I think we all agree: 2011 has been busy.  Grace-filled victories reminded me throughout Spring and Summer that, even in the more stressful moments, I was learning to trust life in a new way.  It stretched me!  It felt good!  And then, I got my heart broken.  With no explanation, a story I was loving just stopped and like a science fiction movie, part of the universe opened-up and pulled me into an abyss of blackness.  I hadn’t felt grief this painful since…oh, right.  Since the last time was heart was broken.  Tearfully, stubbornly, I refused to let go of the grace….


A week later, during the closing ritual for the Islam module at the school where I work, I was invited to participate in the Muslim Call to Prayer – an embodied submission to Allah that happens 5 times a day.  It was in the act of dropping to the floor and submitting to, “the Other,” when it rushed in and shook me to the core: “I do not WANT to submit to something else!  Have we not been through this?” I bellowed to my inner cast of characters.  “So many years of grappling with, defining and RE-defining my relationship with the Who or What, ‘Out There,’ for whom I must prostrate and bow to!”


Tears of recognition.


Grace.  I am bowing to grace!
I am bowing to all that I cannot control
and I am bowing to that which I cannot radically accept: being rejected and being unable to ‘fix it.’  I am bowing to the no guarantees
and life’s uncertainties.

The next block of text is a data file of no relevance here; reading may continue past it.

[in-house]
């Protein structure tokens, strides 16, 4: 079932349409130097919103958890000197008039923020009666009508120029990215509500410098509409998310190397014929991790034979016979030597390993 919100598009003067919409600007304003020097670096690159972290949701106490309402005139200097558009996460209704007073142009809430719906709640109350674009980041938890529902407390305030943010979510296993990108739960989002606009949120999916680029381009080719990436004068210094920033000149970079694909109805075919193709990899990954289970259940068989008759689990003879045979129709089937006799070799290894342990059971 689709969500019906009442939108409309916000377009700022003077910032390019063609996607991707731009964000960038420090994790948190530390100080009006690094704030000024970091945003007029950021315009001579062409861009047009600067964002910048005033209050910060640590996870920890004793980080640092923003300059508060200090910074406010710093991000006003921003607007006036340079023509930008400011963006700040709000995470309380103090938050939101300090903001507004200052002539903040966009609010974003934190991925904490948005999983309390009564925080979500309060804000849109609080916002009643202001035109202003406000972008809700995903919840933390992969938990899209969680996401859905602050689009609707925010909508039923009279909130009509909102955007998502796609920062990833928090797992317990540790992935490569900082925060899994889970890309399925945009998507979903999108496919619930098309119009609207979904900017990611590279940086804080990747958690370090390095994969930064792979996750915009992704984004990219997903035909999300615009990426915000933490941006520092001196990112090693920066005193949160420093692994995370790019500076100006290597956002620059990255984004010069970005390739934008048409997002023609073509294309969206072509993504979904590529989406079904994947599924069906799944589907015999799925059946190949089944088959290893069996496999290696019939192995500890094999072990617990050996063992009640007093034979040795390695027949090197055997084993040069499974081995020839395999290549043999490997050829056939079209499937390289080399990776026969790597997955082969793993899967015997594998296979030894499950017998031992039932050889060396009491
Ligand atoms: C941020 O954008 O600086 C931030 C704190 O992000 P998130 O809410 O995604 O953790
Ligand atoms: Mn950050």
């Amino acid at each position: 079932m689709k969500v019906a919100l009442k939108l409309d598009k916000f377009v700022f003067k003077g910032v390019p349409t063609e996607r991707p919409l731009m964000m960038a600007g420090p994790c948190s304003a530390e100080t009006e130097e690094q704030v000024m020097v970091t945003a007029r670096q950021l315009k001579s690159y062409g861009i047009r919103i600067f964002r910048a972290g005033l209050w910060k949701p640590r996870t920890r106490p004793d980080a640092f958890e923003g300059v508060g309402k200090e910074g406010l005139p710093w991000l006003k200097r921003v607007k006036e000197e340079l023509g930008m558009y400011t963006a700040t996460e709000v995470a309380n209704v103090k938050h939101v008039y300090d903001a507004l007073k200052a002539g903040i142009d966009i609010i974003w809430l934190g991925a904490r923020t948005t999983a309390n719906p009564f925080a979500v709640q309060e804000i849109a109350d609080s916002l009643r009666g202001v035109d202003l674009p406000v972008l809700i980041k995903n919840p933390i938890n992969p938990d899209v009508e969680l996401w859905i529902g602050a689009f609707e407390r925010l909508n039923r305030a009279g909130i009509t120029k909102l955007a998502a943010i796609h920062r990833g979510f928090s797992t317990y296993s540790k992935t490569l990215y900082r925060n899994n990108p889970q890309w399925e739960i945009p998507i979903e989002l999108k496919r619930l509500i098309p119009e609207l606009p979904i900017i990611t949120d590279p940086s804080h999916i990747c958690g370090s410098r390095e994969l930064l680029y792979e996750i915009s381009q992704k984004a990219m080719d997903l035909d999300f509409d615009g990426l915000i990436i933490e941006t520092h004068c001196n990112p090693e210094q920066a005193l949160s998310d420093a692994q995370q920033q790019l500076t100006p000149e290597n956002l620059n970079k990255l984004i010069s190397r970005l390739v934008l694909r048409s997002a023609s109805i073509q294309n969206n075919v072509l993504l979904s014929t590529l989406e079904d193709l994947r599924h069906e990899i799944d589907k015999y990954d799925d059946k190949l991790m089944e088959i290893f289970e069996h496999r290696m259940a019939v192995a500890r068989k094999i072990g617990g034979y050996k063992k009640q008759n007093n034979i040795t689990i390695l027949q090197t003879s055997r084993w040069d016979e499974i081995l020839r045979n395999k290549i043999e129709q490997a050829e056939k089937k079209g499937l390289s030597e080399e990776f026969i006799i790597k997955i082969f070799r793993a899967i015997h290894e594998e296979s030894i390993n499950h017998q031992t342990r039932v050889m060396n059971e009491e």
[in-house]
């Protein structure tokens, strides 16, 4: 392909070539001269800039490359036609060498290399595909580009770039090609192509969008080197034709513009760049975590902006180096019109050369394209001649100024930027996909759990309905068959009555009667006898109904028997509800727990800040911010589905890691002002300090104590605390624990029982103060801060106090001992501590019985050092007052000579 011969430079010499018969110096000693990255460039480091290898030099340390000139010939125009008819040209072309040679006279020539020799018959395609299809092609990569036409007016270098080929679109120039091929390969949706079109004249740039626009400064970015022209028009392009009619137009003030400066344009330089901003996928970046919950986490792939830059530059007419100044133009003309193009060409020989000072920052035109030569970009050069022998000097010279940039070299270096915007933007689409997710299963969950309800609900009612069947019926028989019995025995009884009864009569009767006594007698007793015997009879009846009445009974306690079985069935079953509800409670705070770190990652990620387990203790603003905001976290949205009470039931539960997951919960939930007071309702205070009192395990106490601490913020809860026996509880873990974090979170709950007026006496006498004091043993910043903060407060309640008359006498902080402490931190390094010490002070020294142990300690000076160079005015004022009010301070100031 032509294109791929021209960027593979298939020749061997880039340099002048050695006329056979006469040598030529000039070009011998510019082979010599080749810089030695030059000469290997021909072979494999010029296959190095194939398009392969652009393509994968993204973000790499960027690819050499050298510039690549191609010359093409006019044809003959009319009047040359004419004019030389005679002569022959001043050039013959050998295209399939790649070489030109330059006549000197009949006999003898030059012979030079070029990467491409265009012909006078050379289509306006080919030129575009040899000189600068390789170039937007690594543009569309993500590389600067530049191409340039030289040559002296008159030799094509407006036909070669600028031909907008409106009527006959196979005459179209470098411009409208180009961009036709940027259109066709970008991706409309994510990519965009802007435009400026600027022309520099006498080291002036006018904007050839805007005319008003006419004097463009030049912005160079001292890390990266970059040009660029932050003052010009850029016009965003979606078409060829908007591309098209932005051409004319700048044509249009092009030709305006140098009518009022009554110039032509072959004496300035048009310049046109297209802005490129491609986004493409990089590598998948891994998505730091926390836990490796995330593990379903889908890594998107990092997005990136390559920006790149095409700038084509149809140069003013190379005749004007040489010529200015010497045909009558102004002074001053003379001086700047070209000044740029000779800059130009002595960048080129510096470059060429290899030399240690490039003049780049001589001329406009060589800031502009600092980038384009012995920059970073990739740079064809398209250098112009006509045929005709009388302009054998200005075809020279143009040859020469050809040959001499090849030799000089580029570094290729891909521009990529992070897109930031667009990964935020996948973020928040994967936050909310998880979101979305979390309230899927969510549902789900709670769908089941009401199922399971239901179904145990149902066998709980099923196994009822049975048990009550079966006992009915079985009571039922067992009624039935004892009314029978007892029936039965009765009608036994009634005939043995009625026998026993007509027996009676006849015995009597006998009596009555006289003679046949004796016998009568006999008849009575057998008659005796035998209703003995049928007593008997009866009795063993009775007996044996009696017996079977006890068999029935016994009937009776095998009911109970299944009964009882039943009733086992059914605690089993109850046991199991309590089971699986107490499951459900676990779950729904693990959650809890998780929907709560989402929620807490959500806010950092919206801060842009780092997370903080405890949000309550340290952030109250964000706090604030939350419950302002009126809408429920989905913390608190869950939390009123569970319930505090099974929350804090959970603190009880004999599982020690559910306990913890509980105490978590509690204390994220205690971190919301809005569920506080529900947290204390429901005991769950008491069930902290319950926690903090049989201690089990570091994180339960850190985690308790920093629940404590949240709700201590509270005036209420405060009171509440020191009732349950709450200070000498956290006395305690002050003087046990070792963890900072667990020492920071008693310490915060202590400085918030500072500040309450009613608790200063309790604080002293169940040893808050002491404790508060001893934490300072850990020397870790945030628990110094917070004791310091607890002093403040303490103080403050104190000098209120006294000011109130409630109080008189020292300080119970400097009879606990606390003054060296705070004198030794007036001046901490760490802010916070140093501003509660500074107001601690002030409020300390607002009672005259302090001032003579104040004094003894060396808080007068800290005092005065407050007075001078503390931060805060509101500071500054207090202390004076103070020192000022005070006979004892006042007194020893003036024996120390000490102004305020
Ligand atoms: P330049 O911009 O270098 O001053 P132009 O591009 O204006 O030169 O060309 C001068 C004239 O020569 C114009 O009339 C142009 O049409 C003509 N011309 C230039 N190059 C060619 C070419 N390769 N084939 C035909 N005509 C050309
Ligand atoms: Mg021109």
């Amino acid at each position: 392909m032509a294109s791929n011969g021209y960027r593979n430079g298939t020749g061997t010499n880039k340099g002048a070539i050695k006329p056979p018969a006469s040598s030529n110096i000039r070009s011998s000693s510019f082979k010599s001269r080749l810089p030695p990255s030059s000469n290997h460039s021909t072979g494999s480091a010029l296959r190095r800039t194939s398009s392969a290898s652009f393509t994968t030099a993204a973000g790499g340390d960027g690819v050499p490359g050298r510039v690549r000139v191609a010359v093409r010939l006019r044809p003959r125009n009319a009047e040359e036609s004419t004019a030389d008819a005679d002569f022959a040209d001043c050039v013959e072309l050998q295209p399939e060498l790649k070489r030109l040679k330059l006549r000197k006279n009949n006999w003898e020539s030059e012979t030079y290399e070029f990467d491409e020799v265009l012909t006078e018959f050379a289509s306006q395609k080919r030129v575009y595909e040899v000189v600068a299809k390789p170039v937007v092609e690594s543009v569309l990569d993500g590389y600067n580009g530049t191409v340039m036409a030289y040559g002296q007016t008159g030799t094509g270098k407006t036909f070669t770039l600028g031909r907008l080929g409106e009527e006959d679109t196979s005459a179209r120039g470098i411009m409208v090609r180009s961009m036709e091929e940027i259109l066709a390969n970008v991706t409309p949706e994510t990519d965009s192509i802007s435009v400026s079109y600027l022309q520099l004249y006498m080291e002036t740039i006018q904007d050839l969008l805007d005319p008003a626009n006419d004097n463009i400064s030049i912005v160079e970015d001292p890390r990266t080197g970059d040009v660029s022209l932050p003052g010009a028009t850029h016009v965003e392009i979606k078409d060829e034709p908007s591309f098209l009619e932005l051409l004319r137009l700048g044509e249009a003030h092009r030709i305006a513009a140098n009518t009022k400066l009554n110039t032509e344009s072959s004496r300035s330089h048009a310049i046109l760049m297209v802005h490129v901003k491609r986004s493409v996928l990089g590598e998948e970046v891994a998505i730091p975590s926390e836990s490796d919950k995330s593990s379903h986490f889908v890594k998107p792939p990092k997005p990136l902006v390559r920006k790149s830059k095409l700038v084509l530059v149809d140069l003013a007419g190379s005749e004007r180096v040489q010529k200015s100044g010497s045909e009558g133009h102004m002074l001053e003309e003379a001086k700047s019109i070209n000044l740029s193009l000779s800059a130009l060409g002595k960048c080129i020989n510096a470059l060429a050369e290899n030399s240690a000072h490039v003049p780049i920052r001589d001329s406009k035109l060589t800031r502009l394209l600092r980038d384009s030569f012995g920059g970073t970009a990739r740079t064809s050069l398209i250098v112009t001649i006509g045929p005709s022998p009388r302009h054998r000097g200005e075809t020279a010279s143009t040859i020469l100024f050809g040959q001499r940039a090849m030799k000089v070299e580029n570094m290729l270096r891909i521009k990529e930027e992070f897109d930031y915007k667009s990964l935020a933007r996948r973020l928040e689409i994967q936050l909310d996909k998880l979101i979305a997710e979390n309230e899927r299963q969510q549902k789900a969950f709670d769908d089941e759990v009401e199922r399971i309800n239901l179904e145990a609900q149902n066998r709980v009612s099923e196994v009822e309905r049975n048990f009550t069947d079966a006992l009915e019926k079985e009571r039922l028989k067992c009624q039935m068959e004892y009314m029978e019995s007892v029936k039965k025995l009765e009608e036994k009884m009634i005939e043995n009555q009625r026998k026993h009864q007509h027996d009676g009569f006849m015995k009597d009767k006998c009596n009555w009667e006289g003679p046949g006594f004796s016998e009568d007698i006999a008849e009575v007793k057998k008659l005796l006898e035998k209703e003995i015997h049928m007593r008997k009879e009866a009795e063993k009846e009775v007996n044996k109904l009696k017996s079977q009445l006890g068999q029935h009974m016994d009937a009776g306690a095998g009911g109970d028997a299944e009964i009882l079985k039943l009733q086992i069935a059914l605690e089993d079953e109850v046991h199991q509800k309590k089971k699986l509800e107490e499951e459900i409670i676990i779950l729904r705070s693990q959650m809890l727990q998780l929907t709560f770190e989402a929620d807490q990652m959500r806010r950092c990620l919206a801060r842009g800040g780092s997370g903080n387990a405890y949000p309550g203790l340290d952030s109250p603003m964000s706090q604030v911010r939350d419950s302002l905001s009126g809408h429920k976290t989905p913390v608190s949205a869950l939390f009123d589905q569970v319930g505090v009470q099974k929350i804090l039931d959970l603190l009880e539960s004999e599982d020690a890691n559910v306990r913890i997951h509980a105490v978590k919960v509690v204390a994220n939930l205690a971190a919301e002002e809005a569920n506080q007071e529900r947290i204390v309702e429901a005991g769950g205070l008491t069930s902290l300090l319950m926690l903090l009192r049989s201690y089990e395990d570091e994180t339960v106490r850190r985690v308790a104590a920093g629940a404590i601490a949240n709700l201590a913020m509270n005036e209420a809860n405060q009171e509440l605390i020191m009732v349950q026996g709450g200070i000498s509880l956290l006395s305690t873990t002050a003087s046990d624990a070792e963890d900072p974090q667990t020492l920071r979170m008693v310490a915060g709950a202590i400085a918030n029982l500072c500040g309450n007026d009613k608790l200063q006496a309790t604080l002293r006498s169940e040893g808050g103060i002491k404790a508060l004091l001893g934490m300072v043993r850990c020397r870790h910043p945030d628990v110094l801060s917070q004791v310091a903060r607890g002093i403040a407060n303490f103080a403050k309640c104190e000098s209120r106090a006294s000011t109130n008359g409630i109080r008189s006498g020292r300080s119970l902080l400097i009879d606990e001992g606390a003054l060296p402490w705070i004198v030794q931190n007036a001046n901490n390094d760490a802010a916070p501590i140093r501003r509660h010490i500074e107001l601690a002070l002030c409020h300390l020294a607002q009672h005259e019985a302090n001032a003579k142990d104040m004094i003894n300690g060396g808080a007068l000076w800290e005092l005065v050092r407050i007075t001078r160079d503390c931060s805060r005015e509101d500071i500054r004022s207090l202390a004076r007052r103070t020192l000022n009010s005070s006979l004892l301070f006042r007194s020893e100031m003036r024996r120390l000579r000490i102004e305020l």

Myself.  I am bowing to myself and I am bowing to
my ego’s wish
that everyone else were more like me.  I am bowing to my tendency
to compare my path to others – particularly those
who never seem to need
to bow
to anything much
at all!!!
I am bowing to my fear that they may know something
that I should know


I am bowing to the seduction of fame,
and a latent panic
that my life and work will not amount to anything


I am bowing to my alienation from the All.
I am bowing to Everything,
and I am bowing to No


I am bowing
and thrashing
and sobbing.


I am bowing to the Powers that always win
and I’m bowing to the
that we will discover another way; a different way;
a better way.


I am bowing to my ambition. I am bowing to a sometimes-wish I feel to,
“check-out” and to let others
carry the load – YOU be the do-gooders for awhile!!!!


I am bowing to my desire to know love and wholeness,
and I am bowing to the place in me
that may forever hunger and thirst simply so I might bow again and again and again.  I am bowing to my contradictions.  I am bowing.
I am bowing.


In a mother-to-be’s womb, the amniotic fluid is changed every 3 hours, or 5 times every 24 hour cycle.  This is one reason Muslims pray 5 times a day.  Each day, we are invited to tend our wombs: to grow the seed of the Divine within, to labor with the Divine as we give birth to and celebrate our True Nature. Gracedidn’t promise I would get to choose; grace promised to hold me in the process of all that is.


I bow to the answer not-yet-found, the direction not-yet-known, the hearts of others not-yet-ready.  I bow to the possibility of NEVER knowing.  What else can I do?  Thank you, 2011, for all that you have been.  I bow to you.